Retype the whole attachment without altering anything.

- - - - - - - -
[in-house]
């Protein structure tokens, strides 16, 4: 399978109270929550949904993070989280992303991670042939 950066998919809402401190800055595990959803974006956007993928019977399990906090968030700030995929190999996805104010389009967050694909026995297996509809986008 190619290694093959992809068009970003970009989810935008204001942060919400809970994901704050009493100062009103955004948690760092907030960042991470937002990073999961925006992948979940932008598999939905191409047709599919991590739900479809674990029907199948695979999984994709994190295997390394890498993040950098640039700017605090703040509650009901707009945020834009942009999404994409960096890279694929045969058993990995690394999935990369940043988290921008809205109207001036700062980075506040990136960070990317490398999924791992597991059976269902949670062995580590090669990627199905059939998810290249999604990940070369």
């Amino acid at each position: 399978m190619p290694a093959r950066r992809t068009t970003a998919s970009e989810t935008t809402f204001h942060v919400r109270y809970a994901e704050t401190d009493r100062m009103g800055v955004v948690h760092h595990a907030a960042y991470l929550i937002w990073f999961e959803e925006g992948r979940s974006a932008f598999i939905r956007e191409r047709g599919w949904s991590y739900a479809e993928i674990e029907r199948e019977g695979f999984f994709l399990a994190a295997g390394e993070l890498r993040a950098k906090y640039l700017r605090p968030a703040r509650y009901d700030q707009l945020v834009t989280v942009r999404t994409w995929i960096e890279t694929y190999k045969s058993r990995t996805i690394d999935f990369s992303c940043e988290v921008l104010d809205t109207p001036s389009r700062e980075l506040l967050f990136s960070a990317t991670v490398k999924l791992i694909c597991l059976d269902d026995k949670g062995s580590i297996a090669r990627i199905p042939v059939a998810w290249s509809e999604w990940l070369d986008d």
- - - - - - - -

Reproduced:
[in-house]
């Protein structure tokens, strides 16, 4: 399978109270929550949904993070989280992303991670042939 950066998919809402401190800055595990959803974006956007993928019977399990906090968030700030995929190999996805104010389009967050694909026995297996509809986008 190619290694093959992809068009970003970009989810935008204001942060919400809970994901704050009493100062009103955004948690760092907030960042991470937002990073999961925006992948979940932008598999939905191409047709599919991590739900479809674990029907199948695979999984994709994190295997390394890498993040950098640039700017605090703040509650009901707009945020834009942009999404994409960096890279694929045969058993990995690394999935990369940043988290921008809205109207001036700062980075506040990136960070990317490398999924791992597991059976269902949670062995580590090669990627199905059939998810290249999604990940070369």
């Amino acid at each position: 399978m190619p290694a093959r950066r992809t068009t970003a998919s970009e989810t935008t809402f204001h942060v919400r109270y809970a994901e704050t401190d009493r100062m009103g800055v955004v948690h760092h595990a907030a960042y991470l929550i937002w990073f999961e959803e925006g992948r979940s974006a932008f598999i939905r956007e191409r047709g599919w949904s991590y739900a479809e993928i674990e029907r199948e019977g695979f999984f994709l399990a994190a295997g390394e993070l890498r993040a950098k906090y640039l700017r605090p968030a703040r509650y009901d700030q707009l945020v834009t989280v942009r999404t994409w995929i960096e890279t694929y190999k045969s058993r990995t996805i690394d999935f990369s992303c940043e988290v921008l104010d809205t109207p001036s389009r700062e980075l506040l967050f990136s960070a990317t991670v490398k999924l791992i694909c597991l059976d269902d026995k949670g062995s580590i297996a090669r990627i199905p042939v059939a998810w290249s509809e999604w990940l070369d986008d």